The series is set in a wild near future in which the mysterious global corporation Force Projection International (FPI) has ruined the planet with what they call the “Injection.” In it, the corporation assembles a team of five eccentric former university researchers in a last-ditch attempt to reverse the damage they’re done before the planet is unable to support life. It’s definitely one of the weirder titles to hit shelves in 2015, but Injection is well worth your attention.
Ellis is a masterful storyteller, weaving a moody tale with poetic narration, richly atmospheric settings, and a pervasive, ever-growing sense of unease. However, much like J.J. Abrams’ Lost, it isn’t the looming mystery that keeps readers turning the page, it’s the characters. Ellis populates his story by with gritty, complex characters that walk the line between dark humor and desperation, not unlike the cast of Ellis’ Planetary, and always seem to be concealing one more secret. The end effect is that Injection is a highly compelling read.
Written by Mark Millar (Image)
Illustrated by Sean Murphy & Matt Hollingsworth
When we decided to only include fifteen titles in this year’s list of the past year’s best, we knew there would be some hard choices, because 2015 was a spectacular year for sci-fi in comics, but one thing was certain. There was no way we were letting another year pass without Mark Millar making the list.
Chrononauts is far from Millar’s best work. We’re not even sure it would crack his top ten, but it may be his finest work outside of the superhero genre.
Chrononauts is a classic old school time-travel tale with a hard twist. You see, it’s also an off-the-wall bromance. The story follows the adventures of Corbin Quinn and Danny Reilly, two certifiably scientific geniuses who share an up-beat a buddy-cop dynamic. When Corbin perfects time travel technology, he sends a satellite back to observe the Civil War, and then broadcasts the feed across the globe like reality T.V. What follows is a lively romp through time in the name of fame and fortune, and it’s the character’s unabashedly mercenary motives that make this series work. These aren’t your classic Campbellian paladins out to sacrifice themselves to save humanity. These are Malcolm Reynolds-style rogues out to get paid, and that makes for a refreshing change of pace in the world of comics.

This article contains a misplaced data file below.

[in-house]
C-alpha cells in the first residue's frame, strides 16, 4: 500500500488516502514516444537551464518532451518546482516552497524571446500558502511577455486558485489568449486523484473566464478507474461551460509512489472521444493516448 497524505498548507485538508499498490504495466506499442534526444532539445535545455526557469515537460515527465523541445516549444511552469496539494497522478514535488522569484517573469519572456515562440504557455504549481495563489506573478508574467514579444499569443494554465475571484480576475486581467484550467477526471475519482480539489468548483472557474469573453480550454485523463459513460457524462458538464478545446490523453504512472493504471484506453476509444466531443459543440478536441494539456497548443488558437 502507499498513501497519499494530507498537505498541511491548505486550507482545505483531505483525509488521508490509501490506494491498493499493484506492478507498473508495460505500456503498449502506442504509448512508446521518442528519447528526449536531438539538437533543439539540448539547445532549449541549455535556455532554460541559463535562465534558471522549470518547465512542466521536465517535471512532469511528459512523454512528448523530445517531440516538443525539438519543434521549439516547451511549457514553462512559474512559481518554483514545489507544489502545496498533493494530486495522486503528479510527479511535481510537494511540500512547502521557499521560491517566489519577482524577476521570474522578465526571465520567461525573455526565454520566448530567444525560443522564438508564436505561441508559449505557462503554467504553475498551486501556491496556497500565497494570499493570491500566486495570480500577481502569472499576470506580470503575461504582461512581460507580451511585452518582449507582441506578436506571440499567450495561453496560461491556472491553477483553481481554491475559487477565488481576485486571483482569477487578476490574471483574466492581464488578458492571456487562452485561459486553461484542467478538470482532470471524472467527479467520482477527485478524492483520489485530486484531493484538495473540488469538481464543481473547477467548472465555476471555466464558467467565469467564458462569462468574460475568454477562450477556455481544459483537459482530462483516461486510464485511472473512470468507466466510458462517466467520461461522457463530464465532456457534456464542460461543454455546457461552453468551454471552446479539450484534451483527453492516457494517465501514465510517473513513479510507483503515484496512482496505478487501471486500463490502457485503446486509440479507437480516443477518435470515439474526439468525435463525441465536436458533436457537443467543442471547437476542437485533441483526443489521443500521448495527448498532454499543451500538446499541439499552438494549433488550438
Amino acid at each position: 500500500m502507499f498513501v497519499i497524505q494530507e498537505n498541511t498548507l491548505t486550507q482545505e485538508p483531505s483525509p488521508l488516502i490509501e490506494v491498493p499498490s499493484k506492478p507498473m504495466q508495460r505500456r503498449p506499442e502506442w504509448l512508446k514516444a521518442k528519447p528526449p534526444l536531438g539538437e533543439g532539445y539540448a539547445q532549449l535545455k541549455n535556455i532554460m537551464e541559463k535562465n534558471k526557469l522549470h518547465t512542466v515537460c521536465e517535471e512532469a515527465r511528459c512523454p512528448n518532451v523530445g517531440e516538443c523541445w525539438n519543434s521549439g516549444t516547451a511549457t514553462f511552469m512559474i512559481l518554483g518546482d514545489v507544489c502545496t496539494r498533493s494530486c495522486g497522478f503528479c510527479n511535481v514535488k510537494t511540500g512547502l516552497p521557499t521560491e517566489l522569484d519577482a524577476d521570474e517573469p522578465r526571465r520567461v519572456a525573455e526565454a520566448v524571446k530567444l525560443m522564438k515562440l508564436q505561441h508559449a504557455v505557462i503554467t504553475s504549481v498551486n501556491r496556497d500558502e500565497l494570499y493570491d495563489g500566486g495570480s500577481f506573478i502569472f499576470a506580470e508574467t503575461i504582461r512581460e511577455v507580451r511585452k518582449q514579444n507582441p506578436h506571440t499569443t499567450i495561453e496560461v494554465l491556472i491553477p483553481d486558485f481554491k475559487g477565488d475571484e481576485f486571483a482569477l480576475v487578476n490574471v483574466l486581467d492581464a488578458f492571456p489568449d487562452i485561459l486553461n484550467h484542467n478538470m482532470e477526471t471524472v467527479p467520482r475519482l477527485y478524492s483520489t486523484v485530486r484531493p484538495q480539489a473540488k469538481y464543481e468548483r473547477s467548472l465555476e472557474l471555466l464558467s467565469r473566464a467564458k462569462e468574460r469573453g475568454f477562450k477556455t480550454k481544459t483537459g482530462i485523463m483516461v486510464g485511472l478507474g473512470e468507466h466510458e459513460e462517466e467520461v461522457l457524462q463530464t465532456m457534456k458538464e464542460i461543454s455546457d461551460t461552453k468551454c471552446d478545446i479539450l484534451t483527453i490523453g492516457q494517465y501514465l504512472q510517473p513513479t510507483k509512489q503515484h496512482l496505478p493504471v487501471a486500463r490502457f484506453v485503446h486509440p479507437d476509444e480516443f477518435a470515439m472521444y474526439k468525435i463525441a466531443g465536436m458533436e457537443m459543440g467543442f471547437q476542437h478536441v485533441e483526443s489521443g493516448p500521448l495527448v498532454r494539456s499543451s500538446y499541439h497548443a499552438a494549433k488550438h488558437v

Illustrator Sean Gordon Murphy returns to this year’s list following our choice of The Wake as one of the best sci-fi comics of 2014 and with just cause. The level of detail Murphy pours into every panel is just incredible. From his depiction of the Civil War battle to the detailed clutter on Quinn, Murphy’s art just screams out for a live-action adaptation.
A lot of series made the first draft of this list, but we were forced to refine our choices, lest this list morph into a small novella. As such, a lot of great series got cut. We started making those cuts by excluding all of the titles that already made our Top 14 Sci-Fi Comics of 2014 with the exceptions of Saga and Lazarus, both of which were on fire in 2015 for reasons above and beyond the reasons they made the 2014 list.
Grant Morrison’s Nameless, Roche Limit: Clandestiny, and UFOlogy each only just fell short of making it onto the list. Had this been a twenty title list, they would have all been included. Charles Soule’s genuinely excellent political thriller Letter 44 was excluded only because the majority of its run hit shelves prior to 2015. And a whole host of comics, including Tom King’s The Omega Men, Grant Morrison’s Multiversity and Dan Slott’s Silver Surfer were left out for being better categorized as superhero comics than sci-fi.
However, the single biggest omission from our list is Star Wars. I’m a big believer in the argument that Star Wars is fantasy, not science fiction, but Marvel’s relaunch of the Star Wars series was a tour de force. Featuring a roster of A-list artists and offering a series of intriguing reveals, this series was a pitch-perfect love letter to Star Wars fans. I was never a fan of Marvel’s earlier Star Wars titles, but I simply cannot recommend this latest iteration enough. Vader Down, in particular, was a thunderous reminder why the Sith are our all-time favorite villains!